UT Southwestern Medical Center scientists involved in the investigation, recently published in the Journal of Clinical Psychiatry, found that both moderate and intense levels of daily exercise can work as well as administering a second antidepressant drug, which is often used when initial medications don't move patients to remission. The type of exercise needed, however, depends on the characteristics of patients, including their gender.
These findings are the result of a four-year study conducted by UT Southwestern's psychiatry department in conjunction with the Cooper Institute in Dallas. The National Institute of Mental Health-funded study, begun in 2003, is one of the first controlled investigations in the U.S. to suggest that adding a regular exercise routine, combined with targeted medications, actually can relieve fully the symptoms of major depressive disorder.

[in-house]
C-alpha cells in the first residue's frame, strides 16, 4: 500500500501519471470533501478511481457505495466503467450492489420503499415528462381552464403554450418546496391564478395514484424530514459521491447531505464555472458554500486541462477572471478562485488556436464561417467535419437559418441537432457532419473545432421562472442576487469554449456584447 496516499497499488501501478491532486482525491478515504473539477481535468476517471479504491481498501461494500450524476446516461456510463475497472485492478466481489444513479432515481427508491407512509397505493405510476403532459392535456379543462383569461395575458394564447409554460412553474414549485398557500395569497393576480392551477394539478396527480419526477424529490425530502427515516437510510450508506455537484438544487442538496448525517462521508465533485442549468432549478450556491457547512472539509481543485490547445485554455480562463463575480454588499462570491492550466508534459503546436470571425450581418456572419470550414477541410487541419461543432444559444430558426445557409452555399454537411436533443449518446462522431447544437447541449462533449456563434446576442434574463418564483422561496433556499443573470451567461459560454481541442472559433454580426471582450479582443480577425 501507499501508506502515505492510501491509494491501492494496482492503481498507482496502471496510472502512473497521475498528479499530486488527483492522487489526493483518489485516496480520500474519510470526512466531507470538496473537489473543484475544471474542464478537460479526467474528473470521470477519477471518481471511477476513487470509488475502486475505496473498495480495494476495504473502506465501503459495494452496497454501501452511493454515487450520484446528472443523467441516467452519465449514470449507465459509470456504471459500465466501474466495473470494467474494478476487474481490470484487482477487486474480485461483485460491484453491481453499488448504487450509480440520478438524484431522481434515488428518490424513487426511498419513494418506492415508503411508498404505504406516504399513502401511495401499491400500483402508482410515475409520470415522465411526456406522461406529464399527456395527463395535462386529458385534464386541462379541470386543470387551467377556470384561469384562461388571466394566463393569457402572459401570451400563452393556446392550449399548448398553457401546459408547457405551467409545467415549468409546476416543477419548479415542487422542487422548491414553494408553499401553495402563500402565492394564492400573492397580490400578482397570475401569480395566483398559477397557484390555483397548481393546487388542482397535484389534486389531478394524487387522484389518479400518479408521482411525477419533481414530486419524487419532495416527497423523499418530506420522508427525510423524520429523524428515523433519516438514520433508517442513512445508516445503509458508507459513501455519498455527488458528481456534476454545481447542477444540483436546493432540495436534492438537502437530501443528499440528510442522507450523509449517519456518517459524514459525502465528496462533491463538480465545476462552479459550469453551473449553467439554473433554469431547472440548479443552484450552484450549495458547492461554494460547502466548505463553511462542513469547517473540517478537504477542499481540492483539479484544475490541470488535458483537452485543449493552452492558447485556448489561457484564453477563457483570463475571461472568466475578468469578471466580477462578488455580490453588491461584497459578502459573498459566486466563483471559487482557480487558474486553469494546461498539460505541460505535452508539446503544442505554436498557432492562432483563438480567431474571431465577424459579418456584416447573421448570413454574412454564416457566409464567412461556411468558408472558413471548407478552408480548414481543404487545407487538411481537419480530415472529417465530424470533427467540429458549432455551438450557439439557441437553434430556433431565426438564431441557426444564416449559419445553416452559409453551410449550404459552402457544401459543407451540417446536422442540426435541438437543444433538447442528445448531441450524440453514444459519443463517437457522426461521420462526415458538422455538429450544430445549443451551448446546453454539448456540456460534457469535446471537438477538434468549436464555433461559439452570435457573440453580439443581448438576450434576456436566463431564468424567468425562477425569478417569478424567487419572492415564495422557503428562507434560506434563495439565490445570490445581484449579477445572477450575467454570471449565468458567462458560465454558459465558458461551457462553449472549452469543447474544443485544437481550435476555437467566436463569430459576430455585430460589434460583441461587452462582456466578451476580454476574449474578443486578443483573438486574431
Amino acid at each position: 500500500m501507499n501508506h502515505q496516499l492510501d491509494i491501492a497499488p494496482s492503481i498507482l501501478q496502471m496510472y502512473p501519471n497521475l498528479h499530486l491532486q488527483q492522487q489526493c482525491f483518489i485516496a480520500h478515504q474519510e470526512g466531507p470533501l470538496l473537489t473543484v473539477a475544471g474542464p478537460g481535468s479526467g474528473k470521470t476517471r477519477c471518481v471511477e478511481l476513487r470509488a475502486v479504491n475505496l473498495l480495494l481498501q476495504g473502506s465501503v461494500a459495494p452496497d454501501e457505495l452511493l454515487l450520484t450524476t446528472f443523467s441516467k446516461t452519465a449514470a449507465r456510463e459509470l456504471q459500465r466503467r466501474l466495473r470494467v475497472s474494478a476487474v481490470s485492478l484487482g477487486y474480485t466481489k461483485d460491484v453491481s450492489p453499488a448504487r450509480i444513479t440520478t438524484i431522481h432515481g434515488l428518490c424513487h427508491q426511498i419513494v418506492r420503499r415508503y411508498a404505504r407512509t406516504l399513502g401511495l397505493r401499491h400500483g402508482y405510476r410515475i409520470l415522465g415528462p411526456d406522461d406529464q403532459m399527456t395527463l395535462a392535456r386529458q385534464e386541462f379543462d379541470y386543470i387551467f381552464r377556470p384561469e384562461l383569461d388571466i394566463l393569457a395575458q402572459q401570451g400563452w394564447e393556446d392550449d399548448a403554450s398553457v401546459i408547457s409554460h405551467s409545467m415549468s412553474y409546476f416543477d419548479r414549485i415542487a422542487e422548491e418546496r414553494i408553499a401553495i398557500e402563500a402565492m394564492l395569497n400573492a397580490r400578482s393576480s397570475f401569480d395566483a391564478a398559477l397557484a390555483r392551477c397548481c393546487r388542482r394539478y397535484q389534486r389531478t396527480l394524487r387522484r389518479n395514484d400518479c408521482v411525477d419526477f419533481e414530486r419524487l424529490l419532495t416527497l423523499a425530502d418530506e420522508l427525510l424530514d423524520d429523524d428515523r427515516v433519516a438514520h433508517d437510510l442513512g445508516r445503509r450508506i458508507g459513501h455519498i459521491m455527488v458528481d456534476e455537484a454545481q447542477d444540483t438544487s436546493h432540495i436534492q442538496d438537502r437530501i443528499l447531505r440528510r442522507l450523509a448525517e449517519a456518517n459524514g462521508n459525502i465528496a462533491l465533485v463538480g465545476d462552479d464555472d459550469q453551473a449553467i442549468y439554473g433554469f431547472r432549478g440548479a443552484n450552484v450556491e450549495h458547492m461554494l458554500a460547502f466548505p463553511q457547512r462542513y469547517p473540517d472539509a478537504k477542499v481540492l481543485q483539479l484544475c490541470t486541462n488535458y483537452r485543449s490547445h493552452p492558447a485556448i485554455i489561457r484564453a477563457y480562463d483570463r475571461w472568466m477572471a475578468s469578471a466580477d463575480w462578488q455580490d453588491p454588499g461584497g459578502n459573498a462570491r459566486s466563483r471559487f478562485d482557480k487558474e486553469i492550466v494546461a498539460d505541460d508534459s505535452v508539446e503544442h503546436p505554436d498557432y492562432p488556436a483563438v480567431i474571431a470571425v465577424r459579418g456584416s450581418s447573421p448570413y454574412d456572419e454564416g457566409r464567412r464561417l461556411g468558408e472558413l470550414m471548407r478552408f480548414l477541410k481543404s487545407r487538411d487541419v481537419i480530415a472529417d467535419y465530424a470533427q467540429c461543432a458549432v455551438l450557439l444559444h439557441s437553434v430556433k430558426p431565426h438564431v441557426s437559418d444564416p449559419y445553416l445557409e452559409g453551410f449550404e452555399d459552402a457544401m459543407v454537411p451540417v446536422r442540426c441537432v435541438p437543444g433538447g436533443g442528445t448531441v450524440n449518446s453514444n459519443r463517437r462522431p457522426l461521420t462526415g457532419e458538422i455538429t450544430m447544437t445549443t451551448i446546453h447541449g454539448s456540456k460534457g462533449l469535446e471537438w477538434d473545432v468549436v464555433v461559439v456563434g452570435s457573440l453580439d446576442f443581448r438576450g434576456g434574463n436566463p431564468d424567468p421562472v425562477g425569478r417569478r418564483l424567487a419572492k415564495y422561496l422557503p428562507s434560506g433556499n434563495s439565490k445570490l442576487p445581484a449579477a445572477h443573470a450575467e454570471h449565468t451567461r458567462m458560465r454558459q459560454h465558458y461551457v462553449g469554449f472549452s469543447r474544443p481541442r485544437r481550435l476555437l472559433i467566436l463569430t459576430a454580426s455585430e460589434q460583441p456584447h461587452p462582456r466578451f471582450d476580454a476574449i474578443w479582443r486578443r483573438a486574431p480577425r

"Many people who start on an antidepressant medication feel better after they begin treatment, but they still don't feel completely well or as good as they did before they became depressed," said Dr. Madhukar Trivedi, professor of psychiatry and the study's lead author. "This study shows that exercise can be as effective as adding another medication. Many people would rather use exercise than add another drug, particularly as exercise has a proven positive effect on a person's overall health and well-being."
Study participants diagnosed with depression, who ranged in age from 18 to 70 and who had not remitted with treatment using a selective serotonin reuptake inhibitor antidepressant medication, were divided into two groups. Each group received a different level of exercise intensity for 12 weeks. Sessions were supervised by trained staff at the Cooper Institute and augmented by home-based sessions.